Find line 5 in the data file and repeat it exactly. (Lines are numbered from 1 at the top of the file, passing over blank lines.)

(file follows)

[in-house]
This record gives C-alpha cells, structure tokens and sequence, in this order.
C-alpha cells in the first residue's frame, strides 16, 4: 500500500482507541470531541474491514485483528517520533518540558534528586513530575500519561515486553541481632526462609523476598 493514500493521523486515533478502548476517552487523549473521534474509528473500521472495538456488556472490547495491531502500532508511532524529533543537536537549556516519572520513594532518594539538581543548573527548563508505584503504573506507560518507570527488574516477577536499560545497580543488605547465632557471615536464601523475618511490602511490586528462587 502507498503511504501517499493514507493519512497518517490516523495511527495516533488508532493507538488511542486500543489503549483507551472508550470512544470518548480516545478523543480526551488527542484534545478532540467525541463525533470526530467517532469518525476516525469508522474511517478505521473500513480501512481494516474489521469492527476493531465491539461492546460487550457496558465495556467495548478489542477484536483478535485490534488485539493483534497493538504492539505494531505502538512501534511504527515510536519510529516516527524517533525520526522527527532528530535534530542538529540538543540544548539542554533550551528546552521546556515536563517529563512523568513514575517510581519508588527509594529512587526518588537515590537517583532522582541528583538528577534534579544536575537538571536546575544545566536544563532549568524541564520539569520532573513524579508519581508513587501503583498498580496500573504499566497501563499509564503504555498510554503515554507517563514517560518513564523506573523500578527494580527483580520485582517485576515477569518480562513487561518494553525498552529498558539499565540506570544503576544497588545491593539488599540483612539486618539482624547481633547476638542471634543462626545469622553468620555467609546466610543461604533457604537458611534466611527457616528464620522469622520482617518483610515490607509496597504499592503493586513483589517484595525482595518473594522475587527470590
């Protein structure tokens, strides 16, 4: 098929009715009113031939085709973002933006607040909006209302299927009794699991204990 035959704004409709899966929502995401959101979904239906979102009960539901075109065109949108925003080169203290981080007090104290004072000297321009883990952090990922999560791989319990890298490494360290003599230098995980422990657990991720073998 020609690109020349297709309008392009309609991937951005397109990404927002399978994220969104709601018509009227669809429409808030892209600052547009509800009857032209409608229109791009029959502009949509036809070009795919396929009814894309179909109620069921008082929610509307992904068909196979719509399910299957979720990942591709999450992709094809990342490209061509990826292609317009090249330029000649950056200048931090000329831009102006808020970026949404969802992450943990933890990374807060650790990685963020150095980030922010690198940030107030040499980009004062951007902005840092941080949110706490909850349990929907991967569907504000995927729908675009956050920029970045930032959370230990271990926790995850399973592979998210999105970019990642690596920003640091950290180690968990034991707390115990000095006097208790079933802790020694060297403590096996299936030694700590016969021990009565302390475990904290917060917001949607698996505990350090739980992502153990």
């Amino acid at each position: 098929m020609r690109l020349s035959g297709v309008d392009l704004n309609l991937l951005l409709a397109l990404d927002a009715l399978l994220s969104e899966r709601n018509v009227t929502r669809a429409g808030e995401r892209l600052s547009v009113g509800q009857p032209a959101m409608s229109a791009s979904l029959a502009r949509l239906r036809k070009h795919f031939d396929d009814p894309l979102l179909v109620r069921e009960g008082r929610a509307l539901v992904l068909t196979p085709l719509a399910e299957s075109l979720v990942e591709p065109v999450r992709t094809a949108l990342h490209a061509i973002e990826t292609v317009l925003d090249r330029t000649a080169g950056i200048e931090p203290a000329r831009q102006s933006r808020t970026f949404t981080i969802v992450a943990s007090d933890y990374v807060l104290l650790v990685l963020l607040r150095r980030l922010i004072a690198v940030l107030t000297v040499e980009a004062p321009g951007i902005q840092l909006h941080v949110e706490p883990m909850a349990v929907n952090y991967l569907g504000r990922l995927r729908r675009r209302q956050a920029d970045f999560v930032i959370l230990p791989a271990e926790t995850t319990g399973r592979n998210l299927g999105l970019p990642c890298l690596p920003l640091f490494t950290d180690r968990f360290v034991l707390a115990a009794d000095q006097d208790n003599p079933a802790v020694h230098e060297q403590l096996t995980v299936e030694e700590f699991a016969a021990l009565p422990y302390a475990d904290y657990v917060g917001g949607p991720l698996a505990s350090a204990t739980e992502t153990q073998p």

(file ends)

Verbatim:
């Amino acid at each position: 098929m020609r690109l020349s035959g297709v309008d392009l704004n309609l991937l951005l409709a397109l990404d927002a009715l399978l994220s969104e899966r709601n018509v009227t929502r669809a429409g808030e995401r892209l600052s547009v009113g509800q009857p032209a959101m409608s229109a791009s979904l029959a502009r949509l239906r036809k070009h795919f031939d396929d009814p894309l979102l179909v109620r069921e009960g008082r929610a509307l539901v992904l068909t196979p085709l719509a399910e299957s075109l979720v990942e591709p065109v999450r992709t094809a949108l990342h490209a061509i973002e990826t292609v317009l925003d090249r330029t000649a080169g950056i200048e931090p203290a000329r831009q102006s933006r808020t970026f949404t981080i969802v992450a943990s007090d933890y990374v807060l104290l650790v990685l963020l607040r150095r980030l922010i004072a690198v940030l107030t000297v040499e980009a004062p321009g951007i902005q840092l909006h941080v949110e706490p883990m909850a349990v929907n952090y991967l569907g504000r990922l995927r729908r675009r209302q956050a920029d970045f999560v930032i959370l230990p791989a271990e926790t995850t319990g399973r592979n998210l299927g999105l970019p990642c890298l690596p920003l640091f490494t950290d180690r968990f360290v034991l707390a115990a009794d000095q006097d208790n003599p079933a802790v020694h230098e060297q403590l096996t995980v299936e030694e700590f699991a016969a021990l009565p422990y302390a475990d904290y657990v917060g917001g949607p991720l698996a505990s350090a204990t739980e992502t153990q073998p």